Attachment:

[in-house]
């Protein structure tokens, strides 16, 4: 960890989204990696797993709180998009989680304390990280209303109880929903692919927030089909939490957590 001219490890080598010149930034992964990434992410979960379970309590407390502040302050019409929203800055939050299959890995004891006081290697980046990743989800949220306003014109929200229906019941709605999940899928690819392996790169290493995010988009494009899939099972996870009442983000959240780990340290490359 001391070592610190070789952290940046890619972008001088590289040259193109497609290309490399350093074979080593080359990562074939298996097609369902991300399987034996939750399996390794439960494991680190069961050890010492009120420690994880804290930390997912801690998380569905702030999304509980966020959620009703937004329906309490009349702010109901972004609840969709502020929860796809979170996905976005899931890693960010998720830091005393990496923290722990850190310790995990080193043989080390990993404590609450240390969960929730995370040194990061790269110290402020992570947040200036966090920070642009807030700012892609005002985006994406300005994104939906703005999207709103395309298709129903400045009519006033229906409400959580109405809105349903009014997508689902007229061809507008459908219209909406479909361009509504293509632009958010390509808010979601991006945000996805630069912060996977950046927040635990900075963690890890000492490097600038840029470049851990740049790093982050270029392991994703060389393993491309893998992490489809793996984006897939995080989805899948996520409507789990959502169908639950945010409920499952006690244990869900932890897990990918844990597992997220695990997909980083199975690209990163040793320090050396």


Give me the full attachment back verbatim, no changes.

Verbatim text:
[in-house]
């Protein structure tokens, strides 16, 4: 960890989204990696797993709180998009989680304390990280209303109880929903692919927030089909939490957590 001219490890080598010149930034992964990434992410979960379970309590407390502040302050019409929203800055939050299959890995004891006081290697980046990743989800949220306003014109929200229906019941709605999940899928690819392996790169290493995010988009494009899939099972996870009442983000959240780990340290490359 001391070592610190070789952290940046890619972008001088590289040259193109497609290309490399350093074979080593080359990562074939298996097609369902991300399987034996939750399996390794439960494991680190069961050890010492009120420690994880804290930390997912801690998380569905702030999304509980966020959620009703937004329906309490009349702010109901972004609840969709502020929860796809979170996905976005899931890693960010998720830091005393990496923290722990850190310790995990080193043989080390990993404590609450240390969960929730995370040194990061790269110290402020992570947040200036966090920070642009807030700012892609005002985006994406300005994104939906703005999207709103395309298709129903400045009519006033229906409400959580109405809105349903009014997508689902007229061809507008459908219209909406479909361009509504293509632009958010390509808010979601991006945000996805630069912060996977950046927040635990900075963690890890000492490097600038840029470049851990740049790093982050270029392991994703060389393993491309893998992490489809793996984006897939995080989805899948996520409507789990959502169908639950945010409920499952006690244990869900932890897990990918844990597992997220695990997909980083199975690209990163040793320090050396």